I love spending time in the Town of Port Jefferson. I also love being a motorcyclist. It seems that these two interests are at odds with one another at times.
The town, in an effort to accommodate all of it’s visitors, has made some terrific improvements that cater directly to the motorcycle community. I am thankful for the new additions.
This season, the Brookhaven parking lot – where I have always preferred to park and congregate – was resurfaced and striped with motorcycle only parking (Yay!) In addition, the Business Improvement District (BID) donated a few great picnic tables in this area. There are new recycling cans and benches, as well. These are all great improvements and are most welcomed!
Now, there is even talk of allowing non-Brookhaven resident motorcyclists to park for free in the lot. This is a big move and in my opinion falls under special treatment. It’s a move I think that the riding community should appreciate. This is a big score for out-of-towners.
And yet, there is still a divide.
Bye bye benches
Following a brief discussion at Monday’s business meeting of the Village Board, Mayor Margot Garant ordered the removal of four benches from the sidewalk along Main Street in front of The Gap. Outgoing Village Trustee Leslea Snyder, at her final board meeting, suggested removing the benches “for the ease of pedestrians” and “to see if [the benches] need refurbishing.” However, the measure was weighed by village officials as a way to prevent bikers from congregating along that section of Main Street.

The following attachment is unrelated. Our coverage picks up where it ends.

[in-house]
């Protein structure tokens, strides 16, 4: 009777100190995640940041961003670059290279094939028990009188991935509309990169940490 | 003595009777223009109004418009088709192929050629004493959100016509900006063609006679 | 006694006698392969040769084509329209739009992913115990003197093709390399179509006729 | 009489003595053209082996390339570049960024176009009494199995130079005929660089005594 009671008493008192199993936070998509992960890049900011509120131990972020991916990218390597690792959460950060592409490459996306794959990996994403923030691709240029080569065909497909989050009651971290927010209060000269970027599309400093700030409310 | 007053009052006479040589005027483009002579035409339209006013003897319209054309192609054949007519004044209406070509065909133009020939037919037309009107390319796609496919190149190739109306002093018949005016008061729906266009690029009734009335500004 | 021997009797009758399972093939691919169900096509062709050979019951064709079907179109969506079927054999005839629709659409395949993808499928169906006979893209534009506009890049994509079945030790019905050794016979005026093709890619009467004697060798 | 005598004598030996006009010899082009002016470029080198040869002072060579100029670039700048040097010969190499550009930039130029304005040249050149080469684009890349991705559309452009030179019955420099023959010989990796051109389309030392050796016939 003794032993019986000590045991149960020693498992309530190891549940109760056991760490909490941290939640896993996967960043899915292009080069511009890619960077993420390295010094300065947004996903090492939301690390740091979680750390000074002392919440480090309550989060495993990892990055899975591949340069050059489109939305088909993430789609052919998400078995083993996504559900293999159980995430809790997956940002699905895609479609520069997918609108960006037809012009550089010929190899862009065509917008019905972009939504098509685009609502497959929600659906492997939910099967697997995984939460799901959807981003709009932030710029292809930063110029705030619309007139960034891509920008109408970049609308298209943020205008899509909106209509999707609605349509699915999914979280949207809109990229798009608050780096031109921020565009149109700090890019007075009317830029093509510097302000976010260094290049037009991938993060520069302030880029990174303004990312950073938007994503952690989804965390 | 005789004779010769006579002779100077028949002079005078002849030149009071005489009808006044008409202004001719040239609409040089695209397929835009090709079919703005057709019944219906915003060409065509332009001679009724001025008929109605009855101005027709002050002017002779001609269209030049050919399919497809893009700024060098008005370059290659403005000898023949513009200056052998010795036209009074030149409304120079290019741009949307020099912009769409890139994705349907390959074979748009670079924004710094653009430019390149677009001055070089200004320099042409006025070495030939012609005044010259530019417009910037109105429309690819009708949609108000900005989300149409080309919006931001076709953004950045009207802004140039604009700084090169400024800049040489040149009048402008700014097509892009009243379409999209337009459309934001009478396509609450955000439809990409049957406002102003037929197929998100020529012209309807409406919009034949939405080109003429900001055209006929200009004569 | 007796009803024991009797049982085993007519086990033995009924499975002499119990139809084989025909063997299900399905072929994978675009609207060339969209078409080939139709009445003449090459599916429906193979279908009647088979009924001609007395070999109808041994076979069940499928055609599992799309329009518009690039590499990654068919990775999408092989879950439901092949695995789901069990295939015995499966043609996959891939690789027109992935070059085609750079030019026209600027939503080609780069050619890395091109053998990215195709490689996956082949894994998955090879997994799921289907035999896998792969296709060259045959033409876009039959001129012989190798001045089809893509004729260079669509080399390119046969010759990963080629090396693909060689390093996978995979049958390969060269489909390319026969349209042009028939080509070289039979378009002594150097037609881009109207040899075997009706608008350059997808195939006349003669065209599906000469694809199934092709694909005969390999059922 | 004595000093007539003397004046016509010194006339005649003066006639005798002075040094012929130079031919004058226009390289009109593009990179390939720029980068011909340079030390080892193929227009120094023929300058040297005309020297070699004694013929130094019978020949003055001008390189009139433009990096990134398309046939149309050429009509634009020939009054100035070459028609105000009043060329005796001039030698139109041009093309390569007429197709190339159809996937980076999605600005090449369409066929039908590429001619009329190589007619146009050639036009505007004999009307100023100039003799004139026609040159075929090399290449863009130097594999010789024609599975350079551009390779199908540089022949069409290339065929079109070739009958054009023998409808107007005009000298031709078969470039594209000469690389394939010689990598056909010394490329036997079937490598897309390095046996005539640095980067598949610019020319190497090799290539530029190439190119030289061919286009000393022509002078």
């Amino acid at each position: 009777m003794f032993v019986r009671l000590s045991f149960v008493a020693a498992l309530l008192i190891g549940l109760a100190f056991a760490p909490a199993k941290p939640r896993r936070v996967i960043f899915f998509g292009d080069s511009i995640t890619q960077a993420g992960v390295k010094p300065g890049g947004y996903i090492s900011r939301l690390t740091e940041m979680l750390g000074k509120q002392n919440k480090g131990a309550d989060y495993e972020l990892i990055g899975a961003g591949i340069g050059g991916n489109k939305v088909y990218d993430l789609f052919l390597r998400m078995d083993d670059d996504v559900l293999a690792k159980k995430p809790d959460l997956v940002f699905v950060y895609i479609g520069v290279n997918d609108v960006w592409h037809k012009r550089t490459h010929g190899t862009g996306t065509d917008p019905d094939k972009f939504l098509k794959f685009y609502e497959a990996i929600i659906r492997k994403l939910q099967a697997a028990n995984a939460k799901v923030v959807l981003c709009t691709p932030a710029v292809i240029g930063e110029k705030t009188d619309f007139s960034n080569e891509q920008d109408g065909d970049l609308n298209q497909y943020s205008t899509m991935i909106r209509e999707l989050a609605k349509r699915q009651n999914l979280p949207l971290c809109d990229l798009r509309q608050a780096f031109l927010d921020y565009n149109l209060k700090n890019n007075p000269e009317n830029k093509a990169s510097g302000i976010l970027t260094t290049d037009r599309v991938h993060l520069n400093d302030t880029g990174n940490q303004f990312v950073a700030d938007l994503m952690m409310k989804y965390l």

By Dave Willinger
Port Times Record
As a motorcyclist, I don’t require special treatment. I am absolutely fine with universally enforcing parking and town codes. I am fine being treated as equal to all other patrons or visitors. And a such, I hate the characterization that being a motorcyclist makes me unequal and puts me squarely into the problematic category, should I choose to sit on a bench in town and drink my coffee.
I completely agree that sidewalks need to be clear to allow pedestrians to get around easily. That is a valid argument in any town. But let’s call a spade a spade here. Again, we’re talking about one group of undesirable congregants.
There is clearly a perception about motorcyclists here that is working against us. How do we work towards altering this idea that we’re a bunch of barnacles clogging up the streets in the little port town?